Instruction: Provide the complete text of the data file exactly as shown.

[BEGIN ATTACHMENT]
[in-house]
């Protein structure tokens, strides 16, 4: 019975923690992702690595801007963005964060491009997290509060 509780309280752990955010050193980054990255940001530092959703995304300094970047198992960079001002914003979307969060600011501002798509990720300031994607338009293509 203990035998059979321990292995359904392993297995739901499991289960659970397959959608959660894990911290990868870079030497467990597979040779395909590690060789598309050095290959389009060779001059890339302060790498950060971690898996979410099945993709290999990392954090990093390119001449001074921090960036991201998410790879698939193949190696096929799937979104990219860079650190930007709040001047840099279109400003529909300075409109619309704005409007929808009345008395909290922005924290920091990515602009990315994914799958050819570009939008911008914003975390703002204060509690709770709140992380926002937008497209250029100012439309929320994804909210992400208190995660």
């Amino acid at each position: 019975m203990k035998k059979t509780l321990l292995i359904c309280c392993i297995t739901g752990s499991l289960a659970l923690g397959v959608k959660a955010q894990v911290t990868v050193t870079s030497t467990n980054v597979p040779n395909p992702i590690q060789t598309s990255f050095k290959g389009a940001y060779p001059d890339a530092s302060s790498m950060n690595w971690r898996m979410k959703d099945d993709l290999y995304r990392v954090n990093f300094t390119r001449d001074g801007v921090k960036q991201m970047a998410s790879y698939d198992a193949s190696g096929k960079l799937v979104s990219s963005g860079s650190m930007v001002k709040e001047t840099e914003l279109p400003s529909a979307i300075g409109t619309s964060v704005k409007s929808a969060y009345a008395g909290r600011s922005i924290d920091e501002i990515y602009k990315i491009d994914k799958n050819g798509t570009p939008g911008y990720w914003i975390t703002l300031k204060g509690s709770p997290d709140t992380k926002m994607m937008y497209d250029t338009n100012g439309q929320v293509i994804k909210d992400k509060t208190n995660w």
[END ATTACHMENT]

[in-house]
């Protein structure tokens, strides 16, 4: 019975923690992702690595801007963005964060491009997290509060 509780309280752990955010050193980054990255940001530092959703995304300094970047198992960079001002914003979307969060600011501002798509990720300031994607338009293509 203990035998059979321990292995359904392993297995739901499991289960659970397959959608959660894990911290990868870079030497467990597979040779395909590690060789598309050095290959389009060779001059890339302060790498950060971690898996979410099945993709290999990392954090990093390119001449001074921090960036991201998410790879698939193949190696096929799937979104990219860079650190930007709040001047840099279109400003529909300075409109619309704005409007929808009345008395909290922005924290920091990515602009990315994914799958050819570009939008911008914003975390703002204060509690709770709140992380926002937008497209250029100012439309929320994804909210992400208190995660």
């Amino acid at each position: 019975m203990k035998k059979t509780l321990l292995i359904c309280c392993i297995t739901g752990s499991l289960a659970l923690g397959v959608k959660a955010q894990v911290t990868v050193t870079s030497t467990n980054v597979p040779n395909p992702i590690q060789t598309s990255f050095k290959g389009a940001y060779p001059d890339a530092s302060s790498m950060n690595w971690r898996m979410k959703d099945d993709l290999y995304r990392v954090n990093f300094t390119r001449d001074g801007v921090k960036q991201m970047a998410s790879y698939d198992a193949s190696g096929k960079l799937v979104s990219s963005g860079s650190m930007v001002k709040e001047t840099e914003l279109p400003s529909a979307i300075g409109t619309s964060v704005k409007s929808a969060y009345a008395g909290r600011s922005i924290d920091e501002i990515y602009k990315i491009d994914k799958n050819g798509t570009p939008g911008y990720w914003i975390t703002l300031k204060g509690s709770p997290d709140t992380k926002m994607m937008y497209d250029t338009n100012g439309q929320v293509i994804k909210d992400k509060t208190n995660w």